The lessons garnered were enormous. I learned the importance of digging deep and gathering comprehensive, verifiable budget data; developing a clear plan of action with target dates; sharing bad news openly, sincerely and completely; and perhaps most important, following through and rewarding the collaborative effort.

Whole Child Focus
When I arrived in the Manhattan Beach, Calif., Unified School District, I discovered that the nursing team maintained an ever-growing list of medical professionals they could contact about specific student health issues — experts in adolescent medicine, asthma, diabetes, childhood obesity, orthopedics and a range of other specialties. A dedicated group of these medical professionals, who were also district parents, began meeting quarterly to assess district health policies and procedures and provide guidance regarding specific situations. Thus, the Medical Advisory Board was born.

This amazing panel was key to our work whenever health issues emerged, but its most significant contribution came the day we lost a popular student from a drug overdose. The entire community was shell-shocked following the death of this young man, and the Medical Advisory Board stepped up to provide the board, administrators, staff and the entire community the support they needed. Ultimately, a drug abuse prevention task force was formed and a multifaceted action plan instituted. We committed to doing whatever we could to prevent the loss of another student.

When I left Manhattan Beach to assume the superintendency in Irvine, Calif., one of the first groups that I commissioned was a board of medical advisers. As physical and mental health needs of children explode, the support of this board continues to be an indispensable component of our district’s services. Hundreds of hours of contributions, years of expertise and an unwavering commitment from this dedicated and committed team have reaped peace of mind for our staff and students’ families and, ultimately, greater security for our children.

Nirvana in Irvine
Irvine Unified, where I currently serve as superintendent, is a place where we never talk about anything other than getting better.
When I joined the school district two years ago, I discovered a district with a deeply rooted culture of values that drive every action. Well-crafted documents outline our core values of integrity, trustworthiness, collaboration, empowerment and learning, but there also is daily, visible evidence that these values are lived individually and exhibited organizationally. The strategic initiatives and the continuous improvement efforts that have been developed over time are remarkable. And we read them, study them and act accordingly.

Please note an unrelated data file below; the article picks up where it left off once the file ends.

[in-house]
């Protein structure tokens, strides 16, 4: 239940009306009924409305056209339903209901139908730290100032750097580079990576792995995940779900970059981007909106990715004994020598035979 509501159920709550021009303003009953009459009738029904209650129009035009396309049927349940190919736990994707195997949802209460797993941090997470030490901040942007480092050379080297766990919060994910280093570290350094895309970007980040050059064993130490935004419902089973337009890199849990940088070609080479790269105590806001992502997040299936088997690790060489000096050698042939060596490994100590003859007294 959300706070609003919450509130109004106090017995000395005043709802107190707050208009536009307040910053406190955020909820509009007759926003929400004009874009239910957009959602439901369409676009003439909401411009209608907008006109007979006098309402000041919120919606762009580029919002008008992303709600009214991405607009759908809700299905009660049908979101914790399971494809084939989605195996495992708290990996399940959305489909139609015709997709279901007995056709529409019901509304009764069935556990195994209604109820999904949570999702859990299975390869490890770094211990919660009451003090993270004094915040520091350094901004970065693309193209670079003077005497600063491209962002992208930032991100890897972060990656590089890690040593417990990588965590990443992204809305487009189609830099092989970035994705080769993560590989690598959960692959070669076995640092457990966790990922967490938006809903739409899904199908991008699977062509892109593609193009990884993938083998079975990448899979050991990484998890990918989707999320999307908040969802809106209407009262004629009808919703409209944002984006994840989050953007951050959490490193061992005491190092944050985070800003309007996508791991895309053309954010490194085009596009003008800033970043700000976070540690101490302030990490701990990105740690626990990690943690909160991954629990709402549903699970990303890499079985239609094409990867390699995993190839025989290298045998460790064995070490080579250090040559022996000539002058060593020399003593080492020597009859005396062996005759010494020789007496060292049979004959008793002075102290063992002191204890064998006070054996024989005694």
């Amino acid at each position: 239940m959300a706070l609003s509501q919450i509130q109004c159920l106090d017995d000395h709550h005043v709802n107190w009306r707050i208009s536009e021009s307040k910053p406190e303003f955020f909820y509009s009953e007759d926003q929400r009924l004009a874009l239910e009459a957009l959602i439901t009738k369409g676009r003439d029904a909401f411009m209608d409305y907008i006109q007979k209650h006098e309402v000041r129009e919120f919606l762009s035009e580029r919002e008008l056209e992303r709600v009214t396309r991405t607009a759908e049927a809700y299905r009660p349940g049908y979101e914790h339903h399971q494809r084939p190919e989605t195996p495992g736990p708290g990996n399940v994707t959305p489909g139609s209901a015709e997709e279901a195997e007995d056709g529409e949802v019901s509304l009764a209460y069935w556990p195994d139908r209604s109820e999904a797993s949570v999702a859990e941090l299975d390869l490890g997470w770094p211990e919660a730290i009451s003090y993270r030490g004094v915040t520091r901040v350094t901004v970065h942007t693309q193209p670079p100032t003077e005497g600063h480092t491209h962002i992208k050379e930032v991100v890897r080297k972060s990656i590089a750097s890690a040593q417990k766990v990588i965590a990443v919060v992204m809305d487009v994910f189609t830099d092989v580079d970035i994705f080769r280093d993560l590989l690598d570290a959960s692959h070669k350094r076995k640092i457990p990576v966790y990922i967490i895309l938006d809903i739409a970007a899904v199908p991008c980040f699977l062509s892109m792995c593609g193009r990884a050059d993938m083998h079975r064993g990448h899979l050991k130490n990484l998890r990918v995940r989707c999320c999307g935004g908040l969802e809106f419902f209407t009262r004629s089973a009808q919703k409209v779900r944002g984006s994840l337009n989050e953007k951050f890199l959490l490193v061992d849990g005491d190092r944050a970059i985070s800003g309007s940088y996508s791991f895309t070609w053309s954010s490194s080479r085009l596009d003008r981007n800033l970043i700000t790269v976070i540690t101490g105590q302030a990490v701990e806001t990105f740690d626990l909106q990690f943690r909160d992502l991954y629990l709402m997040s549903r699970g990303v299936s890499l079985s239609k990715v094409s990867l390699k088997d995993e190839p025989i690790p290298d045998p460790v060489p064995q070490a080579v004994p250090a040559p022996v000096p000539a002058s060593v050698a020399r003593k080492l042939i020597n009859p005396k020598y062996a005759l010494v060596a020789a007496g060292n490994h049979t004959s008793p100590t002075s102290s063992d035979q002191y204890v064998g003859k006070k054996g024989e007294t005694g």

This district has been created with great wisdom, depth and foresight, and its enduring reputation for excellence has been the result of significant time, as well as adherence to 30-plus thoughtfully crafted founding leadership principles. Organizations must strive for momentum, not stability. Outrageous expectations should be standard. Students must be the focus of all efforts. Leadership is contextual and will be found at all levels in the organization. These are not just pithy slogans; they are constitutional truths, practically woven into the DNA of this district.

Looking Back
Driving ahead, using only my rearview mirror as a guide, I find the joys of the superintendency are all around me. All these years later, I feel nostalgic, grateful and overjoyed that I was bestowed the gift of leadership, and I am especially honored and privileged to be the superintendent in Irvine, with its incredible legacy.

As I share my professional life with colleagues, I know there are many joys for them, as well. Sure, we’ve all had our setbacks and challenges, and more treacherous moments await each of us. But when you document all the joy associated with students — with kids — being your life’s work, your thoughts are rightfully nudged back into perspective. If you neglect to record the good memories, however, it’s all too easy to remember only the troubling times.

Poring through my funny file, I recently came across a letter from a student I knew while en route to my first superintendency in Hermosa Beach. She wrote, “I hope you have fun being superintendent. I am sad that you are leaving. On the first day as superintendent, you need to meet the principals of your new schools, pack a good lunch and don’t lock your keys in your car.”

Fortunately, I avoided the latter crisis, and it’s been quite a ride ever since.

Gwen Gross is superintendent of Irvine Unified School District, Irvine, Calif. E-mail: GGross@iusd.org